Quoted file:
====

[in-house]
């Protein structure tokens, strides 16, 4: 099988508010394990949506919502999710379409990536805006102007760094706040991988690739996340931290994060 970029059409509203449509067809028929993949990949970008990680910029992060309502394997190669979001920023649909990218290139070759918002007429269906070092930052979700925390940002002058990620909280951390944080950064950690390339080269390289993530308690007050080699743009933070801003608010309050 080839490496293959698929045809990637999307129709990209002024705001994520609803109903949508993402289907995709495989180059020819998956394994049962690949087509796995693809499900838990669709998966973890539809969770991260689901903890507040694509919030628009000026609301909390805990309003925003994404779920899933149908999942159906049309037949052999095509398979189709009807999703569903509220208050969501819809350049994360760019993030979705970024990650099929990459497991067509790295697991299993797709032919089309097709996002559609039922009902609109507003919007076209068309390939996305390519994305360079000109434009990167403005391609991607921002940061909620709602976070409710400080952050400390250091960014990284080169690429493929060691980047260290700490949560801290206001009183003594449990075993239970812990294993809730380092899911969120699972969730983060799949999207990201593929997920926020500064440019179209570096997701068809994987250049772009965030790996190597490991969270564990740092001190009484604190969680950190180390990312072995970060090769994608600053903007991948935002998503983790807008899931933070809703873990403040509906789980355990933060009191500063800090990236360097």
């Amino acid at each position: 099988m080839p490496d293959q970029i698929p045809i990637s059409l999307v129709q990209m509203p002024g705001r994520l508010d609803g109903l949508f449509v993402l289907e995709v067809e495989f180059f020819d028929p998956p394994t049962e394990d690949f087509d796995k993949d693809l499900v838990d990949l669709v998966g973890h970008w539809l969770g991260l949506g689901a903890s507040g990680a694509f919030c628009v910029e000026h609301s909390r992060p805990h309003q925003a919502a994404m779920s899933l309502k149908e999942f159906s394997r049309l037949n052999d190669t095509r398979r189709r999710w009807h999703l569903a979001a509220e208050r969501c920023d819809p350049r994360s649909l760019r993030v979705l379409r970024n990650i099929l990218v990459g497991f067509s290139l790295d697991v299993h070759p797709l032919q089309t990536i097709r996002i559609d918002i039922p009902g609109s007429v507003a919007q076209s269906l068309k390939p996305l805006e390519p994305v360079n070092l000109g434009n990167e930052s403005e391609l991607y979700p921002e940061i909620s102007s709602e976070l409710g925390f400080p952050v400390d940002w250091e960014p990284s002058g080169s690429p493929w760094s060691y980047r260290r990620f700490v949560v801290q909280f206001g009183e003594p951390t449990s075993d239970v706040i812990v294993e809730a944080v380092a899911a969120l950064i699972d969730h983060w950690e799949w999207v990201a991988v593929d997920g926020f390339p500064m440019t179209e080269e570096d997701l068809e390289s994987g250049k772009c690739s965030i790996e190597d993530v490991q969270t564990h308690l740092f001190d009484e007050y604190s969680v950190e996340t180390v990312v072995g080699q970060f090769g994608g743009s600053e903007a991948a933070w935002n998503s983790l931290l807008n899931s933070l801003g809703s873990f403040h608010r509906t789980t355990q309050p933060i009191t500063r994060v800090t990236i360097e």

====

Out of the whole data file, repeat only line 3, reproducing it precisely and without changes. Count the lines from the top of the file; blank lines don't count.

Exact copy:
């Amino acid at each position: 099988m080839p490496d293959q970029i698929p045809i990637s059409l999307v129709q990209m509203p002024g705001r994520l508010d609803g109903l949508f449509v993402l289907e995709v067809e495989f180059f020819d028929p998956p394994t049962e394990d690949f087509d796995k993949d693809l499900v838990d990949l669709v998966g973890h970008w539809l969770g991260l949506g689901a903890s507040g990680a694509f919030c628009v910029e000026h609301s909390r992060p805990h309003q925003a919502a994404m779920s899933l309502k149908e999942f159906s394997r049309l037949n052999d190669t095509r398979r189709r999710w009807h999703l569903a979001a509220e208050r969501c920023d819809p350049r994360s649909l760019r993030v979705l379409r970024n990650i099929l990218v990459g497991f067509s290139l790295d697991v299993h070759p797709l032919q089309t990536i097709r996002i559609d918002i039922p009902g609109s007429v507003a919007q076209s269906l068309k390939p996305l805006e390519p994305v360079n070092l000109g434009n990167e930052s403005e391609l991607y979700p921002e940061i909620s102007s709602e976070l409710g925390f400080p952050v400390d940002w250091e960014p990284s002058g080169s690429p493929w760094s060691y980047r260290r990620f700490v949560v801290q909280f206001g009183e003594p951390t449990s075993d239970v706040i812990v294993e809730a944080v380092a899911a969120l950064i699972d969730h983060w950690e799949w999207v990201a991988v593929d997920g926020f390339p500064m440019t179209e080269e570096d997701l068809e390289s994987g250049k772009c690739s965030i790996e190597d993530v490991q969270t564990h308690l740092f001190d009484e007050y604190s969680v950190e996340t180390v990312v072995g080699q970060f090769g994608g743009s600053e903007a991948a933070w935002n998503s983790l931290l807008n899931s933070l801003g809703s873990f403040h608010r509906t789980t355990q309050p933060i009191t500063r994060v800090t990236i360097e």